The first Honda Civic debuted in the fall of 1972, marking Honda’s first major foray into the automobile business. Before the Civic, Honda was known around the world mostly as a builder of well-designed, high quality motorcycles such as the 100cc “Cub”, and the famous 1969 Honda 750. The tiny Honda N360 coupe was introduced in 1967 in several countries, but not in the United States, as it was too small for the U.S. market. When the slightly larger Honda Z600 coupe was introduced in the U.S. in 1971, it sold well enough. However, customers immediately requested something similar, but larger, with front disc brakes and a more powerful engine to handle the higher speeds found on American highways.
Honda began selling the 1169 cc (70 in³) transversely mounted inline four-cylinder Civic for about US$2,200 (AU$2,804). The car produced roughly 50 hp (37 kW) and included power front disc brakes, vinyl seating, reclining bucket seats and a woodgrain-accented dashboard. The hatchback version added a fold-down rear seat, an AM radio and cloth upholstery. Options for the Civic were kept to a minimum, consisting of air conditioning, an automatic transmission, radial tires and a rear wiper for the hatchback. The car could achieve 40 mpg (6 L/100 km) on the highway and with a small 86.6 inch (220 cm) wheelbase and 139.8 inch (355 cm) overall length the vehicle weighed 1,500 pounds (680 kg). The four-wheel independent suspension and four speed manual transmission (or two-speed “Hondamatic” automatic).
The Civic’s features allowed this “econobox” to out perform American competitors such as the Chevrolet Vega and Ford Pinto, which had been manufactured to a lower level of quality compared to the Civic to keep their costs down. When the 1973 oil crisis struck, many Americans turned to economy cars. Reviews of American economy car quality were poor, and getting worse due to spiraling costs for manufacturers. Japanese culture had a long-standing tradition of demanding high-quality economy cars, and the growing American desire in the 1970′s for well-made cars that had good fuel mileage benefitted the standing of Honda, Toyota, and Datsun in the lucrative U.S. market.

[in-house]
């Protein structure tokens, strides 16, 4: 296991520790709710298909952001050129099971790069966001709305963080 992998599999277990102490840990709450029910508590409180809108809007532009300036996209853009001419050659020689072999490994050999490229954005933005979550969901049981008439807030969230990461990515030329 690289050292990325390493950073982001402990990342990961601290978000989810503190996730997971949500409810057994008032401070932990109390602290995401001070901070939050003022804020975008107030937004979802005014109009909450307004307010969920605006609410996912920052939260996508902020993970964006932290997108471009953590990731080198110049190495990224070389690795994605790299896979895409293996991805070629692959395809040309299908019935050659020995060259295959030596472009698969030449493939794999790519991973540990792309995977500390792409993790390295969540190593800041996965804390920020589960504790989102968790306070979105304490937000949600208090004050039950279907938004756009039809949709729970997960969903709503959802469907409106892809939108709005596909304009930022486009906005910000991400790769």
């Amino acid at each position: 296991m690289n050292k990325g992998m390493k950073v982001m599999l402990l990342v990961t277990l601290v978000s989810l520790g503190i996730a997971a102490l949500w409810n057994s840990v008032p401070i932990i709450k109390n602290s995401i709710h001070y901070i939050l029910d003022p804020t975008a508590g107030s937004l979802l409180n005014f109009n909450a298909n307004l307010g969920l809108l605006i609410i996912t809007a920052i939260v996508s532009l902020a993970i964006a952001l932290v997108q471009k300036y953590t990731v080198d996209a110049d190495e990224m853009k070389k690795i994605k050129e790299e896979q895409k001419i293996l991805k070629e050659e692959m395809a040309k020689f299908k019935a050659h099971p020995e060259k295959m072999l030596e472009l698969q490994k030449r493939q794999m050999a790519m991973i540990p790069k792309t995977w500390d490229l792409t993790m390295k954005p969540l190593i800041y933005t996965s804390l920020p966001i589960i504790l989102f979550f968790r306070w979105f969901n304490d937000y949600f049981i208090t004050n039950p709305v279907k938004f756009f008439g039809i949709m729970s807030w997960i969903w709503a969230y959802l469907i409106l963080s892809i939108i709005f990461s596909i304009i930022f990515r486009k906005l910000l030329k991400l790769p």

For 1974, the Civic’s engine size grew slightly, to 1237 cc and power went up to 52 hp (39 kW). In order to meet the new 5-mph (8 km/h) bumper impact standard, the Civic’s bumpers grew, making its overall length increase to 146.9 inches (373 cm), 7.1 inches (18 cm) more.
The CVCC (Compound Vortex Controlled Combustion) engine debuted in 1975 and was offered alongside the standard Civic engine. The optional 53 hp (40 kW) CVCC engine displaced 1488 cc and had a head design that promoted cleaner, more efficient combustion. The CVCC design eliminated a need for a catalytic converter or unleaded fuel to meet emissions standards (nearly every other U.S. market car for this year underwent the change to exhaust catalysts and the requirement to use only unleaded fuel). Due to California’s stricter emissions standards, only the Civic CVCC was available in that state. A five-speed manual transmission became available this year, as did a Civic station wagon (only with the CVCC engine), which had a wheelbase of 89.9 inches (228 cm) and an overall length of 160 inches (406 cm). Civic sales also increased and topped 100,000 units for this year.
1978 brought slight cosmetic changes, some changes were as a black grill, rear-facing hood vents (which replaced the sideways versions) and new turn indicators. The easiest way to recognise a 1978 model from an earlier example is to look at the front turn indicators: prior to 1978, they looked like foglights mounted in the Civic’s grill, whereas in 1978 they were smaller rectangular shaped ones and were mounted within the bumper bar. The CVCC engine was now rated at 60 hp (45 kW) with 20 ft-lb torque.